Indian steel industry’s gross spreads per tonne for both hot-rolled coil (HRC) and rebar are likely to fall in the second quarter of FY21 with more declines in steel prices due to oversupply, India Ratings and Research said in a sector study on Thursday.
"As domestic production will slowly increase with the easing of the lock-down prohibitions, along with no significant increase in steel demand, domestic gross spreads per tonne for HRC and rebar are likely to fall for steel companies," said Ind-Ra.
Major steel firms were working at lower utilization rates during the lockdown, and due to weak domestic demand, companies boosted steel exports, primarily to China, but at lower margins.
“Timely policy support from the government would help bolster the demand for the domestic steel sector,” the report said.
All HRC and rebar prices fell by 3 per cent and 4 per cent month-on-month, respectively, in mid-June 2020, and rebar spreads corrected more than HRC spreads owing to a greater fall in demand than the available supply.
"Rebar spreads are likely to be less affected over the near term to the end of fiscal year 21 compared to HRC due to the likely improvement in demand pick-up, leading to a price increase backed by the expected implementation of government infrastructure spending," the report said.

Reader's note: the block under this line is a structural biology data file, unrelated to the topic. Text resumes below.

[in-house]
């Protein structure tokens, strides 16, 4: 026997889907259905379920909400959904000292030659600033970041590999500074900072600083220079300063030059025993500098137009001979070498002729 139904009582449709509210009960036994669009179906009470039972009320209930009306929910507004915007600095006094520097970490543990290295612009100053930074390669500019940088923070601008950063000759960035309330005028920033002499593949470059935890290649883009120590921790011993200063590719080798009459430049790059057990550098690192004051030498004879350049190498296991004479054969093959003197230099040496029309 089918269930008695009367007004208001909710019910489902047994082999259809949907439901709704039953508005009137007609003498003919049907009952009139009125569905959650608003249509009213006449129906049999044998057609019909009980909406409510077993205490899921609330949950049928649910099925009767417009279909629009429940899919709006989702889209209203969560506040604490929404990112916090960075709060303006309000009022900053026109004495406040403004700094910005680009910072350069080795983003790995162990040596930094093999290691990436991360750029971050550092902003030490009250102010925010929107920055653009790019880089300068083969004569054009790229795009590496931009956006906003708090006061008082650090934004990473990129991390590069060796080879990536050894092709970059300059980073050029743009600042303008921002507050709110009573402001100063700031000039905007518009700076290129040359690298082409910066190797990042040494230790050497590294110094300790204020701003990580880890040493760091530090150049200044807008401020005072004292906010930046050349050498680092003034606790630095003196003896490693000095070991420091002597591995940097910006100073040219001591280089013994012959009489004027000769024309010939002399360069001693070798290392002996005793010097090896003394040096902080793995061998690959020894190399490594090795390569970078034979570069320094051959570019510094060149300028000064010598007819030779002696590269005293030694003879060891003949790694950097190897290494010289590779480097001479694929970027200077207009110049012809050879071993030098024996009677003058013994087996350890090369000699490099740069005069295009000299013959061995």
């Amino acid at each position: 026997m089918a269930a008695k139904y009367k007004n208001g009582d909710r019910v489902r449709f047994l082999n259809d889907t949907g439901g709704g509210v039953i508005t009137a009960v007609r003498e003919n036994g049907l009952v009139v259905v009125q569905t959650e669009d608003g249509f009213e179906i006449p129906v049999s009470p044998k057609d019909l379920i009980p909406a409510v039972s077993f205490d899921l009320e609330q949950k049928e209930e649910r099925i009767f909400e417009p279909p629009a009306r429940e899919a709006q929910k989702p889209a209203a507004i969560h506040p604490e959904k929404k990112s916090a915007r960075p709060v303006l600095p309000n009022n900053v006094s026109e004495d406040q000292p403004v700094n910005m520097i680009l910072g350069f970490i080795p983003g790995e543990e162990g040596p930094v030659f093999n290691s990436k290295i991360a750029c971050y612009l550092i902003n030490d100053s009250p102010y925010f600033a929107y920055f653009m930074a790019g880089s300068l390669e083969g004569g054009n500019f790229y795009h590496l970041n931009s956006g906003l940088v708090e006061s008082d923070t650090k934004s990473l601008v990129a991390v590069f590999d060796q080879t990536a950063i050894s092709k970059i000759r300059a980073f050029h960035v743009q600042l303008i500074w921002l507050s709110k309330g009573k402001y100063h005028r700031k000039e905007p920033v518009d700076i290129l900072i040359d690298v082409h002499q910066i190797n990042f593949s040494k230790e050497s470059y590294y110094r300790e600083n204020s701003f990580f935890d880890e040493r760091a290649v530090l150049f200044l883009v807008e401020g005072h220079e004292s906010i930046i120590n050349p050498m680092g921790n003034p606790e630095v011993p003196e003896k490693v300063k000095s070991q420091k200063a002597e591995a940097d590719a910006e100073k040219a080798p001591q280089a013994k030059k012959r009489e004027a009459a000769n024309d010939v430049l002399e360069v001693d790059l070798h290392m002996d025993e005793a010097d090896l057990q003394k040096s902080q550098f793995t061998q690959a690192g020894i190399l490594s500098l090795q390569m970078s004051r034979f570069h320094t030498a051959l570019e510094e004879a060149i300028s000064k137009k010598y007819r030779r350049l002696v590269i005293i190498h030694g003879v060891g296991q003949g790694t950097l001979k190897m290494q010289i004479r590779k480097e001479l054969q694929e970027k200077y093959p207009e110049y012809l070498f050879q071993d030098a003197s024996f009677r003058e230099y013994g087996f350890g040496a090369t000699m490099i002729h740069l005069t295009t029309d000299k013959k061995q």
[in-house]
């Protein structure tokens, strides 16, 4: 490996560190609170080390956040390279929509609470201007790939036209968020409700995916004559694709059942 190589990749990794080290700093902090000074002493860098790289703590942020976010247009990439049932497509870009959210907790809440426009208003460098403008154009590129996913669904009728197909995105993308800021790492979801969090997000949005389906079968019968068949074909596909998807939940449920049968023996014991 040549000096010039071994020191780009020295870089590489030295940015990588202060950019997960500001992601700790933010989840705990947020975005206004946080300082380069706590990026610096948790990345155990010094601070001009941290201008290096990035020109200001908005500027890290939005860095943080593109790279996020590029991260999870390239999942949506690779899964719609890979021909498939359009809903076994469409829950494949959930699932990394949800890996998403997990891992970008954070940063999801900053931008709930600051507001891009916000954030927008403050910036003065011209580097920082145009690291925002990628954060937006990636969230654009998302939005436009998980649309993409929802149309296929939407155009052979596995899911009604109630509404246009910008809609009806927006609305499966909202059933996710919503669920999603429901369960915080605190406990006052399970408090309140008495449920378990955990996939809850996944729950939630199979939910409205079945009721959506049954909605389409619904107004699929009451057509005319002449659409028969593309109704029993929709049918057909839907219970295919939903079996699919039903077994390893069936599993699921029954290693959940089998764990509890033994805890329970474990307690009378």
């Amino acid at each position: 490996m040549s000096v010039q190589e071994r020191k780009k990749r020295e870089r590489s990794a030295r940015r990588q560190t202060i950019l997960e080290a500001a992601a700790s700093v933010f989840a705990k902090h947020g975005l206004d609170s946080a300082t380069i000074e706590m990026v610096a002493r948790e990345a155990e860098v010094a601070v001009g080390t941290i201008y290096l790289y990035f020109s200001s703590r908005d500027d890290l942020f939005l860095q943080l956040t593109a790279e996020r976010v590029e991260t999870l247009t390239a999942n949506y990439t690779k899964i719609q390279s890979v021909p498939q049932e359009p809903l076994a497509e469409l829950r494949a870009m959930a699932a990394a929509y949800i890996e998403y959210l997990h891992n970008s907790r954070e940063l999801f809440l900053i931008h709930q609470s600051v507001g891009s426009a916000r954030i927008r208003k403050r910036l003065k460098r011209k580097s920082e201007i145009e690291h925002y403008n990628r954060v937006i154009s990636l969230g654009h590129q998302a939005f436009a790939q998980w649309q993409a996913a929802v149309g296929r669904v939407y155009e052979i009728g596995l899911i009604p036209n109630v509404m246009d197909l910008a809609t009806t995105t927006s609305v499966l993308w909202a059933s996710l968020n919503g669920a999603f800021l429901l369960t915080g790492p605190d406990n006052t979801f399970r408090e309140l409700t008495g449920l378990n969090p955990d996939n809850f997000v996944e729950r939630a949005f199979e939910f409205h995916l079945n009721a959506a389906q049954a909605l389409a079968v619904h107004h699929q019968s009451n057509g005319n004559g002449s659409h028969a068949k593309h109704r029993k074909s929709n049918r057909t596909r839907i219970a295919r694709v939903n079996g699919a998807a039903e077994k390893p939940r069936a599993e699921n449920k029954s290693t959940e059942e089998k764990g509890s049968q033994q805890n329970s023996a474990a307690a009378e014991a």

Steel prices rose slightly in May 2020, although higher inventories remained open to steel players. This was attributed to logistics constraints and manpower availability issues, resulting in reduced supply to end-use industries that slowly reopened post-lock relaxation.
Australian coking coal costs were 17 per cent lower in mid-June 2020 relative to December 2019. The fall in prices can be directly attributed to a decline in global demand as well as Chinese import restrictions and port clearance policies.
"A gradual increase in Chinese furnace production and demand, given the level of inventories that are declining rapidly, may increase Australian demand for coking coal in China, subject to import restrictions, thereby encouraging the price of coking coal," the report said.
As per Ind-Ra, the domestic prices of iron ore in mid-June 2020 were 31 per cent lower than the mid-March 2020 prices prior to the lockdown in India. Domestic prices have been dramatically rectified.
"Most players stocked on the iron ore inventory for four to six months by the end of March 2020 due to the expected risk of limited availability of iron ore due to uncertainty over the timely completion of the iron ore auction by the end of March 2020."
Small and medium-sized steel companies have become more impacted and are expected to experience tight liquidity owing to delays in receipt of receivables and payment of fixed labour and electricity charges.
The majority of steel companies have made a petition for waiving fixed demand charges and surcharges on electricity bills until the condition becomes optimal for the smooth operation of steel plants.